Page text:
We've waxed lyrical about London's Graphic Thought Facility on Phaidon.com before, and rightly so. The design team at GTF, founded in 1980 by RCA graduates Paule Neale and Andy Stevens, have spent more than two decades at the forefront of their industry, creating consistently innovative work that eschews trends and instead focusses on clarity, simplicity and conviction. GTF has inspired reams of younger designers, but what first inspired them? We asked Andy Stevens to talk us through the designs that influenced him early on.
"I'm not much of a collector but there are two books I've owned since school that I've always loved. One is a paperback Penguin thesaurus with a cover by Derek Birdsall, part of a series of Penguin reference books and study aids that all have very graphic covers, mostly black and white with an accent of red. I remember it looking both striking and clean amongst all of my other dreadful text books, and it had a clever idea that impressed itself on me greatly. At GTF we've always been interested in playing with the notion of cliche – how it can be still used in a fresh and appropriate way – and this use of the "dictionary definition device" is one of the best examples. It's good and it's non–ironic. A classic. The Led Zeppelin of reference books.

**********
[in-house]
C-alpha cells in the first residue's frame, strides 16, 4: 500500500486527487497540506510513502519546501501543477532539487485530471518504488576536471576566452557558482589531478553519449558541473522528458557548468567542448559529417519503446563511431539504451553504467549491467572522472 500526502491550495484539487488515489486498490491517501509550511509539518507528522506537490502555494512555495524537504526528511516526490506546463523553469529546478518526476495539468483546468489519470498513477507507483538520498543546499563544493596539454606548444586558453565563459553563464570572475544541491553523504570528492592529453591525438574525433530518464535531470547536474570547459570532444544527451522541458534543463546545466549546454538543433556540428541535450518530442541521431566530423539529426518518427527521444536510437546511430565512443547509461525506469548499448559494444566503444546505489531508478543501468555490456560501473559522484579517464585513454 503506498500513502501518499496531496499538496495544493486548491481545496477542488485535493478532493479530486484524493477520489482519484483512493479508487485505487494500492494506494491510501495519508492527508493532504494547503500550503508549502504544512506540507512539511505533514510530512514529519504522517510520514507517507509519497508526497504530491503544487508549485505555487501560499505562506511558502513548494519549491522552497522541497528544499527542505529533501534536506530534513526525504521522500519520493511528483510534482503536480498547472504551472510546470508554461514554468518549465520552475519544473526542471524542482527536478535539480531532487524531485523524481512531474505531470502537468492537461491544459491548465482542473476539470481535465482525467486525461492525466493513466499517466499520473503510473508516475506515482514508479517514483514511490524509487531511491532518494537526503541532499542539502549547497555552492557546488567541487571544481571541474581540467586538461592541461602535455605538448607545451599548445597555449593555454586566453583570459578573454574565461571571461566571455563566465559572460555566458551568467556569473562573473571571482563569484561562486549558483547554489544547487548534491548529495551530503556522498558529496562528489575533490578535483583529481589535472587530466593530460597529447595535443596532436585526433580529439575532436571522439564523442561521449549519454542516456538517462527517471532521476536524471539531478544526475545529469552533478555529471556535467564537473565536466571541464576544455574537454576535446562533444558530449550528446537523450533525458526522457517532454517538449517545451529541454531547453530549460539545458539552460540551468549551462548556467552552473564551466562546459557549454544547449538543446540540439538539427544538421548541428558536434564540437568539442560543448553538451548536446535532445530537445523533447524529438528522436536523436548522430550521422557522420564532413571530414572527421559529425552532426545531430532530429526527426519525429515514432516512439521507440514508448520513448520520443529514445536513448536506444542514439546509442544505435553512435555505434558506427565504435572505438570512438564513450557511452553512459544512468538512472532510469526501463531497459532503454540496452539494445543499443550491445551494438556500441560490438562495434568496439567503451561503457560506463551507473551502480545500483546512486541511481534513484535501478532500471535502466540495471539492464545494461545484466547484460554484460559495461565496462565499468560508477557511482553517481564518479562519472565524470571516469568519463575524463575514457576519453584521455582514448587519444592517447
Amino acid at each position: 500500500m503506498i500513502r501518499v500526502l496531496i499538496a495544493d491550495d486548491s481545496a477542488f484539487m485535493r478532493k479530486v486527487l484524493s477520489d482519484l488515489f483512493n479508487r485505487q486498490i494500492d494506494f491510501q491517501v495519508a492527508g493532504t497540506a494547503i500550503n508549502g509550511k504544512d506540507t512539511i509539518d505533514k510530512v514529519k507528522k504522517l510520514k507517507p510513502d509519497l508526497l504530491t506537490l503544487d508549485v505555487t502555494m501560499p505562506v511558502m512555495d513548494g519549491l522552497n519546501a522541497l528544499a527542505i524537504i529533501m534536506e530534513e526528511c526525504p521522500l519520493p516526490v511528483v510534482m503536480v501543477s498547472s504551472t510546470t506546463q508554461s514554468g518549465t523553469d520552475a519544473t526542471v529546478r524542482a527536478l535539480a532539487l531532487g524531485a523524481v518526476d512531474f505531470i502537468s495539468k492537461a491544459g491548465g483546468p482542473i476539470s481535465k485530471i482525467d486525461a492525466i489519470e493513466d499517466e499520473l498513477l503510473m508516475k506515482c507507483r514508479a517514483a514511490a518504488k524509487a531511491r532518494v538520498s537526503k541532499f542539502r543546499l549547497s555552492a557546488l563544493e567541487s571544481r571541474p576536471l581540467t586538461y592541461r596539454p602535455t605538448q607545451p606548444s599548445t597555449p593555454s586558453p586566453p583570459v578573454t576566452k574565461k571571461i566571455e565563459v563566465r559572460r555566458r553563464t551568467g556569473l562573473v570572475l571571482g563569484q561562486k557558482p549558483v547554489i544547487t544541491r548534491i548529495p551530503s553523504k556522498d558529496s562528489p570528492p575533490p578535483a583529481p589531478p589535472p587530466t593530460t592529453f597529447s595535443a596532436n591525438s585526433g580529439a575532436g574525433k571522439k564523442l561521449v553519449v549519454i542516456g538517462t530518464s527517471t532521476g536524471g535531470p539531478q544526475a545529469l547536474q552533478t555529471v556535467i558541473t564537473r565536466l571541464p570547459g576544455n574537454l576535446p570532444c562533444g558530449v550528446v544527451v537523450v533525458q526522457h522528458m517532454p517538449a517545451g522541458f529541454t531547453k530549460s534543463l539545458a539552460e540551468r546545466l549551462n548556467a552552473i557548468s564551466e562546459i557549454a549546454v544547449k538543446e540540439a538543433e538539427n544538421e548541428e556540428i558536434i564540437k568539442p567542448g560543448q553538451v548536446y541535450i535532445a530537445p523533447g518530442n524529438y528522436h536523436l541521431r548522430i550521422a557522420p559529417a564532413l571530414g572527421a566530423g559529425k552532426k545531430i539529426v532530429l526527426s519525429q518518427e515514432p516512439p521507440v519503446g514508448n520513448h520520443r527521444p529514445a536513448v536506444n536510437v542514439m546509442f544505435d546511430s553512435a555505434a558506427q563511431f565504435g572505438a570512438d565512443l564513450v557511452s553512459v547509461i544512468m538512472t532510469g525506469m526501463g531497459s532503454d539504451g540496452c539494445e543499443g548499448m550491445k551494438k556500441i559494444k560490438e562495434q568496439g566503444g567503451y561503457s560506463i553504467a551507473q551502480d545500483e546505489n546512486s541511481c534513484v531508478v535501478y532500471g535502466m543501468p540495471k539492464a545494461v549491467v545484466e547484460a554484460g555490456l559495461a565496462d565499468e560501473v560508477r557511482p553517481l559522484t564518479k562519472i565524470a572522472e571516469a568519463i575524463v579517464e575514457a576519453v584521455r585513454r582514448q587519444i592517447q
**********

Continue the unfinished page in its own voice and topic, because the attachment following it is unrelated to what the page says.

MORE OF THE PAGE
"The second book I came across at this time was "Lettering Design" by Michael Harvey, the wonderful draughtsman, book jacket designer and letter carver. He provided me with the link to also find the work of [poet] Ian Hamilton Finlay. An introduction to the form and skill of lettering, the book is modest, clear and beautifully crafted. My copy is full of indents and pencil marks from my tracing of the letters for school and early college projects. It's still something I refer back to often for the great quality of line in Michael's drawings. The craft and skill is what makes it as relevant now as it was when first printed."